Stealing advanced information from news wires focused on issuing press releases may seem like a low security situation, but think again.
An alliance of U.S.-based stock traders and Ukraine-based hackers made as much as $100 million in illegal profits over five years after stealing confidential corporate press releases and they are now facing charges, U.S. officials said.
Charges ended up filed against nine people in the insider-trading case that marks the first time officials filed criminal charges for a securities fraud scheme involving hacked inside information, prosecutors said. The information came from press releases from distributors Business Wire, Marketwired and PR Newswire.
“This is the story of a traditional securities fraud scheme with a twist — one that employed a contemporary approach to a conventional crime,” said FBI Assistant Director-in-Charge Diego Rodriguez.
Prosecutors said Ukraine-based hackers improperly accessed press releases before the distributors planned to release them to the public. The traders gave the hackers “shopping lists” of releases, prosecutors said.
The hackers created a “video tutorial” to help traders see the stolen releases, and received a portion of the profits from trades based on the information in them, prosecutors said.
“Companies need to be aware of the risks their supply chain presents to the business,” said Tim Erlin, director of IT security and risk strategy at Tripwire. “This is a case where sensitive information was transferred to a third party, and while the sensitivity was time limited, the data was clearly at risk.”
“Data becomes a target when it has value. Many would wonder why hackers would want access to this type of information, but many forget that hacking is a business, a big business,” said Ken Westin, senior security analyst at Tripwire. “PR is not the only target, as law firms and manufacturing are also sources of information that can be of value to those with knowledge of the markets and willing to take the necessary risks.”
“This creates a dangerous scenario where zero-value assets that are protected by minimal security come under attack from hackers who have the know-how to convert the asset into significant monetary gain,” said John Gunn, vice president at VASCO Data Security. “These hacker mash-ups will become more frequent as enabling technologies make criminal collaboration easier.”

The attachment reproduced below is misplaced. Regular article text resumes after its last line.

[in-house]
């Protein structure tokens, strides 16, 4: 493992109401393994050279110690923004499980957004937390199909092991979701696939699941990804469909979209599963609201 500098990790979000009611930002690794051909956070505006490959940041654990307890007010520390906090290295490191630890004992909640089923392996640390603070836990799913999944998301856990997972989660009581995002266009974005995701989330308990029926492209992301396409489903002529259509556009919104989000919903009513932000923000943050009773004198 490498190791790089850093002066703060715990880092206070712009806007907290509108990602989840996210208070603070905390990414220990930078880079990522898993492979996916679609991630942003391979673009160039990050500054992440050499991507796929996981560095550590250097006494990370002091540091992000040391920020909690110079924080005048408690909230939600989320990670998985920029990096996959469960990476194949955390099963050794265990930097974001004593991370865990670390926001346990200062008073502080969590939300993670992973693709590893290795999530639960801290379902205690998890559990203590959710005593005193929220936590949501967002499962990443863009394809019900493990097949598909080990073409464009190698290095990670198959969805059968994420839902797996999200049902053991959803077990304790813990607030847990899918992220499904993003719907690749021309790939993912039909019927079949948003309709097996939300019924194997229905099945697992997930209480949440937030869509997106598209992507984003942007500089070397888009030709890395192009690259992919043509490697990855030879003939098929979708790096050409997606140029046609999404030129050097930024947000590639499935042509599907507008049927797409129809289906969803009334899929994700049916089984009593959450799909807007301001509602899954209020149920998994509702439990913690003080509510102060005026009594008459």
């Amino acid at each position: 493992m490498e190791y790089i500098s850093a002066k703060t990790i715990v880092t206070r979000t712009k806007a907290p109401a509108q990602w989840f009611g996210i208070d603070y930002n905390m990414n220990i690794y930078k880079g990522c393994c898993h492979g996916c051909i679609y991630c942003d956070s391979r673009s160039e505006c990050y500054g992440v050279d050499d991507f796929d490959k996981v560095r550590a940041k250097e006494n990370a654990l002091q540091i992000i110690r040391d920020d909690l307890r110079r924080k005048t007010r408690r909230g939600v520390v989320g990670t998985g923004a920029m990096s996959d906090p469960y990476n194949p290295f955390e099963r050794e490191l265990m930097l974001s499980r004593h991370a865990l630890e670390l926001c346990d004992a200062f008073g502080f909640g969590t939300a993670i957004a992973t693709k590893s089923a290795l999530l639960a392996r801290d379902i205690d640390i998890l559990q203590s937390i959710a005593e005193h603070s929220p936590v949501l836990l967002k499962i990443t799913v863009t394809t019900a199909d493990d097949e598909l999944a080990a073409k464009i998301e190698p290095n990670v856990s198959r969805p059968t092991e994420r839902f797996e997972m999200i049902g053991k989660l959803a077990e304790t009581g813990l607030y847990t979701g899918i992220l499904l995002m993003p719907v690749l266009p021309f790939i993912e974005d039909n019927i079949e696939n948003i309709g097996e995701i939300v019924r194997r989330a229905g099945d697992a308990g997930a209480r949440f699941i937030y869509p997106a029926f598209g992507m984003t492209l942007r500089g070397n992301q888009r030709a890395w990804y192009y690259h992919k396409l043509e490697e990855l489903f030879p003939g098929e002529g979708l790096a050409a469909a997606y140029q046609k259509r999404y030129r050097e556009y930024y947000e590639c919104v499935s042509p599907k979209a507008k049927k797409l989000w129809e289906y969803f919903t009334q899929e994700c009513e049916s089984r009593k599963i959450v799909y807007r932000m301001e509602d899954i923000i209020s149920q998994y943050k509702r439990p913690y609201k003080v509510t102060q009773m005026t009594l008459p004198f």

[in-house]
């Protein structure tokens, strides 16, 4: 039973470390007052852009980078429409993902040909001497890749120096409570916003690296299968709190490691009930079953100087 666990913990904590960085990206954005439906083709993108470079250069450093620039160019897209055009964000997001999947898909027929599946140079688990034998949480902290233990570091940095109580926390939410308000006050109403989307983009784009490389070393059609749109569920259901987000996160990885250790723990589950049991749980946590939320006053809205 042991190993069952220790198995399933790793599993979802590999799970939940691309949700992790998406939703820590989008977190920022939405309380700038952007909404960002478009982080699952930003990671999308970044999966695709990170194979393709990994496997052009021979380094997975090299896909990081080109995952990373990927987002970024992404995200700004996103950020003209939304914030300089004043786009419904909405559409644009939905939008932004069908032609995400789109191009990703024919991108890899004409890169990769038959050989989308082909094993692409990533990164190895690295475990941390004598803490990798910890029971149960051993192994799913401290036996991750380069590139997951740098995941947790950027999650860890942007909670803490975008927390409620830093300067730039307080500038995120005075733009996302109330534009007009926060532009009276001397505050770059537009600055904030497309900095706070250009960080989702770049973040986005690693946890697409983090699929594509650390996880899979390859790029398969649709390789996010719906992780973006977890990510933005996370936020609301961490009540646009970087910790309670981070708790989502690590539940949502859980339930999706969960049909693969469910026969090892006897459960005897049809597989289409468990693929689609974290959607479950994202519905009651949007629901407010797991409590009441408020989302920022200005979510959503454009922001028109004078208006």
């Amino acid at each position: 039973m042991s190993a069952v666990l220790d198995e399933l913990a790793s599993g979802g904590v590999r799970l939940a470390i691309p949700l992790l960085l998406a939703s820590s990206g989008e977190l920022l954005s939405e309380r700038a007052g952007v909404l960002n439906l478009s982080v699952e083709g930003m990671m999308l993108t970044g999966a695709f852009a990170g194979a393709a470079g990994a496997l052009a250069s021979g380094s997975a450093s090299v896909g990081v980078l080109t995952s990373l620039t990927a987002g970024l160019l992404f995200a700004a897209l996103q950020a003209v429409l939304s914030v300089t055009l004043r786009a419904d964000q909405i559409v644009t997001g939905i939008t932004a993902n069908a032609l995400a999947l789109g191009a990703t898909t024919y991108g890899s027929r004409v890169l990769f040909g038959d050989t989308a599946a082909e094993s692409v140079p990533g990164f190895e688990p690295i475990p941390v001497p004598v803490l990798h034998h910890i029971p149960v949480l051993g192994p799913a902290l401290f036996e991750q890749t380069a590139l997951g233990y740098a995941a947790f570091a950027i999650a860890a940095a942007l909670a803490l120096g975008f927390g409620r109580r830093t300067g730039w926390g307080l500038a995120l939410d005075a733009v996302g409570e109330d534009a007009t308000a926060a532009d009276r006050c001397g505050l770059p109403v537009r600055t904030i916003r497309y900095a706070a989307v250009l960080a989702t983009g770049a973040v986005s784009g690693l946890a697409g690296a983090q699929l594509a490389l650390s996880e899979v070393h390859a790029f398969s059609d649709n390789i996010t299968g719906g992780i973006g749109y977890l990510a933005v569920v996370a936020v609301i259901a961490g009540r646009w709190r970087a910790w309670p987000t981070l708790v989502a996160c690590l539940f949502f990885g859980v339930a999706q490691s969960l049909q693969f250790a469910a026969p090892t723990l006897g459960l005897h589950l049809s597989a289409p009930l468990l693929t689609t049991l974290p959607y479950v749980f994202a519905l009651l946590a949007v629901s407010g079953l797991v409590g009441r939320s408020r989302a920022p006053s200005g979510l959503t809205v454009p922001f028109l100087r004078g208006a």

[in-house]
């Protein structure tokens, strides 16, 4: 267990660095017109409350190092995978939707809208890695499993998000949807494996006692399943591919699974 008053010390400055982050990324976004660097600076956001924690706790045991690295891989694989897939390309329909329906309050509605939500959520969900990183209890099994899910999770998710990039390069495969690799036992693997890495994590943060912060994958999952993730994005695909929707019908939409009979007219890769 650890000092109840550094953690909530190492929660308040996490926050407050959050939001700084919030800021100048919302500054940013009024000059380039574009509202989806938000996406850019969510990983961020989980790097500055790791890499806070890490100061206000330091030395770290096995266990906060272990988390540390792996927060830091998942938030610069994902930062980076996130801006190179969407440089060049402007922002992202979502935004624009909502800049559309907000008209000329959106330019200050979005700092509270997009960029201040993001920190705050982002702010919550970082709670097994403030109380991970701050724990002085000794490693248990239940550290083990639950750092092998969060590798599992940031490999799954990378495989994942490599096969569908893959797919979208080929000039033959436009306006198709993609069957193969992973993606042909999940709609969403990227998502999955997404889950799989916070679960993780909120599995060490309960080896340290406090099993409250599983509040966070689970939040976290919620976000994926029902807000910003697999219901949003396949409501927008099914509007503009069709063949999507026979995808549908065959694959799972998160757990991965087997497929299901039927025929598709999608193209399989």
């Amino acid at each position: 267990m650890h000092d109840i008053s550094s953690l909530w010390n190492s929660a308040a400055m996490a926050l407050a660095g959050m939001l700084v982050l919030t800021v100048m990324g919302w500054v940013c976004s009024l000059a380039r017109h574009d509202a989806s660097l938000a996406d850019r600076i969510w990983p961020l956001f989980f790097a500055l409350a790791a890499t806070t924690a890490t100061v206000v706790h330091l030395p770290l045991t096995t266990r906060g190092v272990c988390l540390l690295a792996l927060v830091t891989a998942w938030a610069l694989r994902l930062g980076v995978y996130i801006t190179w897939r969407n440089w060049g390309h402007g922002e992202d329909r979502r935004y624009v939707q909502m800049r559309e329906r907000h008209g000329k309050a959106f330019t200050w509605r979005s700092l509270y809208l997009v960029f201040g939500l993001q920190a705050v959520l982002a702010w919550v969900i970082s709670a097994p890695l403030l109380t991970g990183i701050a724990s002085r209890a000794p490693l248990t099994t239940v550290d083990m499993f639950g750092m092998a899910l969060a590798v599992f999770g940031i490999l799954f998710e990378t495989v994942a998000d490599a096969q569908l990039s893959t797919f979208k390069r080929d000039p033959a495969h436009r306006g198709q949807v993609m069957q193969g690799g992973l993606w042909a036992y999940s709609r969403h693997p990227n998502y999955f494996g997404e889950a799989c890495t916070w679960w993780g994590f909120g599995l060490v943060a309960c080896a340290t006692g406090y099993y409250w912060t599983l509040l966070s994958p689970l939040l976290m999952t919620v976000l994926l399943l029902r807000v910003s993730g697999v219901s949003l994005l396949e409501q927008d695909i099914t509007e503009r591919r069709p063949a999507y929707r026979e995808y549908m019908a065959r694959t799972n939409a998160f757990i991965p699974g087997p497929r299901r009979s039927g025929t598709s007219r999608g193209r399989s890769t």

Nine people ended up indicted by grand juries in Brooklyn, NY, and in Newark, NJ, on charges they made $30 million in illegal profits starting around February 2010.
Five ended up arrested on Tuesday, and international arrest warrants went out for the other four.
A related U.S. Securities and Exchange Commission civil lawsuit charged 17 people and 15 corporate entities, and said thefts of inside information resulted in more than $100 million in illegal profit.
The SEC said the network included traders in New York, Cyprus, France, Malta and Russia. It is seeking civil penalties, and has already obtained court-ordered asset freezes.
Law enforcement officials have warned companies for years about securing their computer networks against hackers, whose victims over the past two years have included leading retailers and U.S. government personnel.
“This case illustrates how cyber criminals and those who commit securities fraud are evolving and becoming more sophisticated,” U.S. Attorney Paul Fishman in New Jersey said at the news conference. “The hackers were relentless and they were patient.”
The breaches could put more pressure on the business, founded decades ago before the ubiquity of the Internet and which depend on clients trusting them with sensitive information. In recent years, major U.S. companies including Google, Microsoft, Wal-Mart and Tesla have started to publish important information on their own websites or social media platforms, reducing their dependence on the wires.
Authorities said the scheme involved trades on such companies as Acme Packet Inc, Align Technology Inc, Caterpillar Inc, Dealertrack Technologies Inc, Dendreon Corp, Edwards Lifesciences Corp, Hewlett-Packard Co, Home Depot Inc and Panera Bread Co.
The indictment in Brooklyn charged four traders: Vitaly Korchevsky, 50, a former hedge fund manager from Pennsylvania; Vladislav Khalupsky, 45, of Brooklyn and Odessa, Ukraine; and Leonid Momotok, 47, and Alexander Garkusha, 47, of the U.S. state of Georgia. The charges included securities fraud, wire fraud and money laundering conspiracy.
Korchevsky appeared without a lawyer in Philadelphia federal court. He ended up released on a $100,000 bond and told to surrender his passport.
A prosecutor told the court Korchevsky was a flight risk with $5 million at his disposal and he had traveled abroad 42 times since 2010. Korchevsky’s wife told the judge that 99 percent of her husband’s travel was in his role as a pastor. Later, prosecutors asked another judge to revoke the first judge’s release of Korchevsky.
A separate indictment made public in New Jersey charged Ivan Turchynov, 27, and Oleksandr Ieremenko, 24, two purported hackers who live in Ukraine; Pavel Dubovoy, 32, a trader from Ukraine; and Arkadiy Dubovoy, 51, and his son Igor Dubovoy, 28, traders from Georgia.
Arkadiy and Igor Dubovoy appeared in Atlanta federal court, and will appear there again on Thursday, including over whether they should defend themselves in New Jersey.